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3 Best Practices to Prevent CRM Data Decay

Published: February 13, 2020       Updated: July 14, 2024

4 min read

If you’ve been keeping an eye on your email performance and have noticed some sendability issues, the problem might not be your email subject lines but rather the health of your CRM.

We use the term CRM (Customer Relationship Management) to refer to the database of contacts that your business engages with, usually managed with tools like HubSpot or Salesforce. But for most marketers, your CRM probably also includes leads, job applicants, employees, vendors, and even competitors. It’s the central place where all the information about your contacts lives, making it an important piece of your sales and marketing toolkit.

You may have a CRM with anywhere from a few hundred to hundreds of thousands of contacts depending on the size of your business. But here’s the kicker—marketing databases decay at a rate of 23% per year. The best thing to do to combat database decay, or  the gradual loss of the quality of data within a system,  is to have a healthy flow of inbound leads, but there are a few things you can do with your existing contacts to keep your database healthy.

Maintain A List of Unengaged Contacts

What’s an “unengaged contact”? Best practice is to define an unengaged contact as one that doesn’t ever open your emails, or, if they do, they don’t click even if they have opted in to receive email from you. This is sometimes referred to as Graymail—email you have technically opted in to receive but don’t really want. So it’s not quite spam, but it’s definitely spam-adjacent. Over time, ISPs learn what users consider graymail based on their actions and the actions of all recipients across email sent from that domain. This means continuing to email unengaged contacts can hurt your deliverability in the long run.

Keeping an active list of unengaged contacts (say, those that have not opened the last 10 or more marketing emails you have sent them) makes it easy to see what percentage of your CRM contacts really want to hear from you. From there, consider our next best practice and invite them to update their email preferences...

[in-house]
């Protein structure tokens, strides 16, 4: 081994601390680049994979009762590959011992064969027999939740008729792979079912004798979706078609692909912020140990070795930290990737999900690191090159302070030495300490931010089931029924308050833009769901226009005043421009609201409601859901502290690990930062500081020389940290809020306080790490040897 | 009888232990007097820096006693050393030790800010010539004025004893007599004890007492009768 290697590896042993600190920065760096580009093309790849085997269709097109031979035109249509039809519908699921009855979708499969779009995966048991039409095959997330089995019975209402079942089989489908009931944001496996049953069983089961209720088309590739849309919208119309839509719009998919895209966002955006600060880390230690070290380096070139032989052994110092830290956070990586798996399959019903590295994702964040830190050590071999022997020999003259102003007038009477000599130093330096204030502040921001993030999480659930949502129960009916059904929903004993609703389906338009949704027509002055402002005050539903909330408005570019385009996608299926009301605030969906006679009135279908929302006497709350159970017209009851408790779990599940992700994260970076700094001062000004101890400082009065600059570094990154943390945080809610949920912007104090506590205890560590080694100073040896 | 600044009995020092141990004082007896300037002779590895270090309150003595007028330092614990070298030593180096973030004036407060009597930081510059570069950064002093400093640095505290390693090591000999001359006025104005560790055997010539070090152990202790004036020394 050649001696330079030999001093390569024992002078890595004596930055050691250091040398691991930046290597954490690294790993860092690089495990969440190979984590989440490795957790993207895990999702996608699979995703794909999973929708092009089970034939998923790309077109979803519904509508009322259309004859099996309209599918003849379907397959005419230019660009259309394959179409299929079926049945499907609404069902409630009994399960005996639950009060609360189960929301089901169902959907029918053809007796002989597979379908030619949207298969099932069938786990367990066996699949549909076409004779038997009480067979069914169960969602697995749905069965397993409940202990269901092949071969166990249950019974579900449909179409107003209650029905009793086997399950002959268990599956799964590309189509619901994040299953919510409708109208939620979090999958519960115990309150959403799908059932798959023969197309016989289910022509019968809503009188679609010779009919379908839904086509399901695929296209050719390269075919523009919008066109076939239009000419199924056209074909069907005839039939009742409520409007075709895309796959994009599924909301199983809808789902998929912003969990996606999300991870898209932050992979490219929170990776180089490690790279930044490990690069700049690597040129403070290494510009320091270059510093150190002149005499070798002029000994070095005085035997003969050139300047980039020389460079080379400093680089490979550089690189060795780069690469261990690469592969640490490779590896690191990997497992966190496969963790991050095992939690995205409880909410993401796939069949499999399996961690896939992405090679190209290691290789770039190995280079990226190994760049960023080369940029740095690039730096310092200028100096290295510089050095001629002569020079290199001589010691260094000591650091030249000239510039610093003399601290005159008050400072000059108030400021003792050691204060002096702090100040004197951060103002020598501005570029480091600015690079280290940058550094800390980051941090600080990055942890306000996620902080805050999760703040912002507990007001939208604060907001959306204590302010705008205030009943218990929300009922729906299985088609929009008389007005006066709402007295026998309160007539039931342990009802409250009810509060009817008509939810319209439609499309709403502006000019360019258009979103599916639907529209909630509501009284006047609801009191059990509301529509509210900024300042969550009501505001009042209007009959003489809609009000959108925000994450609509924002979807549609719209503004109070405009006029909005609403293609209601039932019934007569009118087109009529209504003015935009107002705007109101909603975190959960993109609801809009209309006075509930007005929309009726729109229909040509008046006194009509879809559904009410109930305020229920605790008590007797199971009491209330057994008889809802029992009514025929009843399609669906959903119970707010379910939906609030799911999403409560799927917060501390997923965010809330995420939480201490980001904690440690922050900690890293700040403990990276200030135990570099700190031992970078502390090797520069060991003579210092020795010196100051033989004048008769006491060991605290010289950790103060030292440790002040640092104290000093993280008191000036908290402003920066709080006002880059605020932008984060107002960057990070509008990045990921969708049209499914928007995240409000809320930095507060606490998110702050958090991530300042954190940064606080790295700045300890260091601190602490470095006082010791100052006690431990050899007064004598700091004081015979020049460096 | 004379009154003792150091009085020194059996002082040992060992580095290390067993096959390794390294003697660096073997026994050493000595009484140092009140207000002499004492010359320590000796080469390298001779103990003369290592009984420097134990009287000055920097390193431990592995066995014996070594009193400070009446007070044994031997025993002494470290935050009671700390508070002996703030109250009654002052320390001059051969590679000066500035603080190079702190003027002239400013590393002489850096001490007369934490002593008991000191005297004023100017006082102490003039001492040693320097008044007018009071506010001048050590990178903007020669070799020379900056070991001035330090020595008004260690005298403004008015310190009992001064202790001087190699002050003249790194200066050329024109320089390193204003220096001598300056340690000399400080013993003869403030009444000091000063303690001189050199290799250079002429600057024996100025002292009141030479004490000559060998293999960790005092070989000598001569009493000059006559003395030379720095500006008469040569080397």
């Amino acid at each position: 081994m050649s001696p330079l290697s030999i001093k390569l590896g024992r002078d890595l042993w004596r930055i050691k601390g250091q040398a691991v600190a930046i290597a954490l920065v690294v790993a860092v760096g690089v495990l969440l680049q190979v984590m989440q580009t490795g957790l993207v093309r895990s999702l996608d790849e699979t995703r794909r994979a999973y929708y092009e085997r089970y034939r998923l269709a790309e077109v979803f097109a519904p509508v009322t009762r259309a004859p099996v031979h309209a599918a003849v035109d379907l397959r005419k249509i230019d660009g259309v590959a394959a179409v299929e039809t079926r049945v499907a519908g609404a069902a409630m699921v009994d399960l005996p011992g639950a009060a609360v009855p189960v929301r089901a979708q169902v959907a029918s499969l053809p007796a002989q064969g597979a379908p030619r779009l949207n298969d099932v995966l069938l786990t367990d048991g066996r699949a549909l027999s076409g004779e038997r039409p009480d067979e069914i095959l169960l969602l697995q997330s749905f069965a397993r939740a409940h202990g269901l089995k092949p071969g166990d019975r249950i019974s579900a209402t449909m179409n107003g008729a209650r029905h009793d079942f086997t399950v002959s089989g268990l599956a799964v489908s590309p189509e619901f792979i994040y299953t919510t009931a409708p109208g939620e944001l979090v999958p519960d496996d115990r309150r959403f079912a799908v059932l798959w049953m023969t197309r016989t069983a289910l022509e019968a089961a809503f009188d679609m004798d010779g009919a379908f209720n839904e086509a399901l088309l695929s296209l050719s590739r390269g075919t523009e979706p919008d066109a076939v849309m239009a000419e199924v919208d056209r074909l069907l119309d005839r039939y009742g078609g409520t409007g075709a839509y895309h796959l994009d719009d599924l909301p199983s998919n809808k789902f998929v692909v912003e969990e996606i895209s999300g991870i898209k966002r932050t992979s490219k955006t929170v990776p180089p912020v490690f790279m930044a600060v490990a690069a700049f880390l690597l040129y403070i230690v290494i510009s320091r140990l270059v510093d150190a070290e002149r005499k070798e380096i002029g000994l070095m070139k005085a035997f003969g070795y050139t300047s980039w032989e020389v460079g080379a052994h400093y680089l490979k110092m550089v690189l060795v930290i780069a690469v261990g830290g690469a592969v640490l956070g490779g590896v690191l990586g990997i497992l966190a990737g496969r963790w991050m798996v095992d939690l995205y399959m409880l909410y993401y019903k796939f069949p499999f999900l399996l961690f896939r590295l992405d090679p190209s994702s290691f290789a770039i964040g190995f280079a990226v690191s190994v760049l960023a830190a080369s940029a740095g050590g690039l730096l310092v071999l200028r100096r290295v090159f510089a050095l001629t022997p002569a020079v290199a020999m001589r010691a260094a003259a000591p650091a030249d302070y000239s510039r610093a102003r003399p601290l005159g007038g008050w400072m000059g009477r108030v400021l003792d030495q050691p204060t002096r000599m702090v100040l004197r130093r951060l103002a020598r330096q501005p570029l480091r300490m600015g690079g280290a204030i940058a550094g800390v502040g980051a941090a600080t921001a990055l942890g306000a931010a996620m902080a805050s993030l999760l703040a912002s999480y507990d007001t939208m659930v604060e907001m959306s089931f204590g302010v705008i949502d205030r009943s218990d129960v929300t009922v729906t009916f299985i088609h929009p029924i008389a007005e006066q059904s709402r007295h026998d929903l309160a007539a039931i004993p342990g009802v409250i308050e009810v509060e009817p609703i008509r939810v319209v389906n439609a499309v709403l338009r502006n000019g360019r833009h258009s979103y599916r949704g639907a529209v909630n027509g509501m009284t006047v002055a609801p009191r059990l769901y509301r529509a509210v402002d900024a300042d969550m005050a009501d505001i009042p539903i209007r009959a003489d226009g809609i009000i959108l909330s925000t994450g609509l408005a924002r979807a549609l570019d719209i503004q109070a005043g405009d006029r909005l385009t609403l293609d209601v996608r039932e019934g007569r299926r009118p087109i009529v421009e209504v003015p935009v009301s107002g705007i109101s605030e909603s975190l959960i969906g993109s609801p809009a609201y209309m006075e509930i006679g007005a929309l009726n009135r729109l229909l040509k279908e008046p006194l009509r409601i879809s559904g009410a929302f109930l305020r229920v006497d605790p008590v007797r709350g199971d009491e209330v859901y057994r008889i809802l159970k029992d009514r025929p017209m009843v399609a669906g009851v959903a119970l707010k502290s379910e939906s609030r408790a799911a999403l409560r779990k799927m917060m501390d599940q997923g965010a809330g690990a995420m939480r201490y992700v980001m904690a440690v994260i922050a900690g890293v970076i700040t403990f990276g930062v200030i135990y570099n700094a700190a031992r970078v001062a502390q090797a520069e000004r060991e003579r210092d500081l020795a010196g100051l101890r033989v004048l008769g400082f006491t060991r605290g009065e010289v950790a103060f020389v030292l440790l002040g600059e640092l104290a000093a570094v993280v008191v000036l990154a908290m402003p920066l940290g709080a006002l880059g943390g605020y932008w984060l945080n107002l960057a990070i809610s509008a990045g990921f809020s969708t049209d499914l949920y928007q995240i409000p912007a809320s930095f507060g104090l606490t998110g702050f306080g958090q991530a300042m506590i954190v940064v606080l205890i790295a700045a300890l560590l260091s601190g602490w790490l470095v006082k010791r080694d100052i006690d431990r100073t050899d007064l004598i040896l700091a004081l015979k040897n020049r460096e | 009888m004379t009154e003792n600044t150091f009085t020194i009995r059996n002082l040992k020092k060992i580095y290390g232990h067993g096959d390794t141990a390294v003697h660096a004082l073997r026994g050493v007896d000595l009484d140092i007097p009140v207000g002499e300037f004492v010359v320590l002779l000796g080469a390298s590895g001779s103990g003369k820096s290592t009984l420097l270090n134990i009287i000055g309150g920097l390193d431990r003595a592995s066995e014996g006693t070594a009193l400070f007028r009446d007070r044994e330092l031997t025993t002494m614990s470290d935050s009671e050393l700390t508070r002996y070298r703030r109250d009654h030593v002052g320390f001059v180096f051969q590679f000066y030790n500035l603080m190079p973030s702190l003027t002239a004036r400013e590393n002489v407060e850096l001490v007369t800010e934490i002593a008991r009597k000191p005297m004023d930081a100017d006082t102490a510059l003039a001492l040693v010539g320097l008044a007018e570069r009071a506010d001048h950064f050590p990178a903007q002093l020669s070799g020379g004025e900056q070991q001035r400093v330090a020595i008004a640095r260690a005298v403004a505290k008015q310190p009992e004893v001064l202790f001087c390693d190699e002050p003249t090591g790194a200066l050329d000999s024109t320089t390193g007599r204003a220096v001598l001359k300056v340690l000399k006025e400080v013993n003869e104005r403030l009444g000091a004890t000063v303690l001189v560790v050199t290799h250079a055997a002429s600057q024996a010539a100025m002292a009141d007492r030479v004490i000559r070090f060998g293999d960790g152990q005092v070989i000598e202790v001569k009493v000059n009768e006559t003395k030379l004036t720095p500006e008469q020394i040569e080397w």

Leverage Re-engagment and Opt In Campaigns

At least once a year, send an email to your entire database (I mean the entire database) inviting them to update their email preferences. This is not only a great opportunity to maintain your data privacy compliance but also to be creative about reminding your contacts who you are and how you can provide valuable information. If those previously unengaged contacts do not respond to any of your efforts to re-engage, it’s time to say goodbye. It can be hard to delete contacts you worked hard or spent resources  to get in front of, but don’t get hung up on removing contacts. Instead, focus on creating remarkable content that generates new, engaged opportunities.

If you have different types of email subscriptions (a newsletter or blog subscription notifications, for example), be sure to manage those accordingly and keep your CRM segmented so these audiences are clearly defined. Sending a newsletter or marketing email to someone that is just subscribed to your blog can cause that contact to lose trust and will be hesitant to engage further or share more information with you.  

Re-engage your contacts to avoid database decay.

Respect the Inbox

Proactively managing your CRM alongside the inbound methodology means you are dedicated to providing relevant and valuable content to your contacts. By ensuring you’re compliant with data privacy best practices (GDPR is a great place to start, even if it’s not a matter of legality in the US...yet) and tailoring content so that it’s valuable to your audiences, you will go a long way preventing unsubscribes and spam reports that contribute to data decay.

Why is it important to proactively manage CRM decay? For one, continually sending emails with high bounces, spam reports, and unsubscribes can hurt your domain’s deliverability over time, causing your emails to land in junk folders far and wide. It’s not only bothersome to engage with contacts that might not want to hear from you, it can violate data privacy laws and result in consequences beyond relegation to the junk folder. But mainly, if you aren't proactive about maintaining your CRM you can't market effectively.

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